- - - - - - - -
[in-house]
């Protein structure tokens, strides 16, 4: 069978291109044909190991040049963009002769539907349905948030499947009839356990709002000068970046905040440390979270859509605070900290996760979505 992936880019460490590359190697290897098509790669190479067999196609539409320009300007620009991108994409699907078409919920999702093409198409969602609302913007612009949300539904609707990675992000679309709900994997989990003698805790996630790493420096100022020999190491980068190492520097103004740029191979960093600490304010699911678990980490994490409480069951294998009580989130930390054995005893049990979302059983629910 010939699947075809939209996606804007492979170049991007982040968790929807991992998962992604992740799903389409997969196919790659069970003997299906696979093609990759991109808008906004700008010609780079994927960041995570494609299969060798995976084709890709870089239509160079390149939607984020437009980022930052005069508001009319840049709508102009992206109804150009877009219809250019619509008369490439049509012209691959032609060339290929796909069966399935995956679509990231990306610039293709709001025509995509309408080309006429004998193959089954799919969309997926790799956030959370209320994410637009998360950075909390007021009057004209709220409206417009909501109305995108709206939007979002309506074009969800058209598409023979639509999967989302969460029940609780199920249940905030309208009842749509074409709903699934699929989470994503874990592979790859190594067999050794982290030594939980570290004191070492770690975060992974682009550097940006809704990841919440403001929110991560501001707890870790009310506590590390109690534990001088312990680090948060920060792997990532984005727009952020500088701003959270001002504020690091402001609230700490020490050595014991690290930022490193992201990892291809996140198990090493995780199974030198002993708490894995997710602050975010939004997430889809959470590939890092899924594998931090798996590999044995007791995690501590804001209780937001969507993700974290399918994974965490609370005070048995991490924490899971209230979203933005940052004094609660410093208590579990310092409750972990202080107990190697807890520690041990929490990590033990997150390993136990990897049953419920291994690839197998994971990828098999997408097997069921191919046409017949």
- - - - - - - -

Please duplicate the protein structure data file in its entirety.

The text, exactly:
[in-house]
């Protein structure tokens, strides 16, 4: 069978291109044909190991040049963009002769539907349905948030499947009839356990709002000068970046905040440390979270859509605070900290996760979505 992936880019460490590359190697290897098509790669190479067999196609539409320009300007620009991108994409699907078409919920999702093409198409969602609302913007612009949300539904609707990675992000679309709900994997989990003698805790996630790493420096100022020999190491980068190492520097103004740029191979960093600490304010699911678990980490994490409480069951294998009580989130930390054995005893049990979302059983629910 010939699947075809939209996606804007492979170049991007982040968790929807991992998962992604992740799903389409997969196919790659069970003997299906696979093609990759991109808008906004700008010609780079994927960041995570494609299969060798995976084709890709870089239509160079390149939607984020437009980022930052005069508001009319840049709508102009992206109804150009877009219809250019619509008369490439049509012209691959032609060339290929796909069966399935995956679509990231990306610039293709709001025509995509309408080309006429004998193959089954799919969309997926790799956030959370209320994410637009998360950075909390007021009057004209709220409206417009909501109305995108709206939007979002309506074009969800058209598409023979639509999967989302969460029940609780199920249940905030309208009842749509074409709903699934699929989470994503874990592979790859190594067999050794982290030594939980570290004191070492770690975060992974682009550097940006809704990841919440403001929110991560501001707890870790009310506590590390109690534990001088312990680090948060920060792997990532984005727009952020500088701003959270001002504020690091402001609230700490020490050595014991690290930022490193992201990892291809996140198990090493995780199974030198002993708490894995997710602050975010939004997430889809959470590939890092899924594998931090798996590999044995007791995690501590804001209780937001969507993700974290399918994974965490609370005070048995991490924490899971209230979203933005940052004094609660410093208590579990310092409750972990202080107990190697807890520690041990929490990590033990997150390993136990990897049953419920291994690839197998994971990828098999997408097997069921191919046409017949």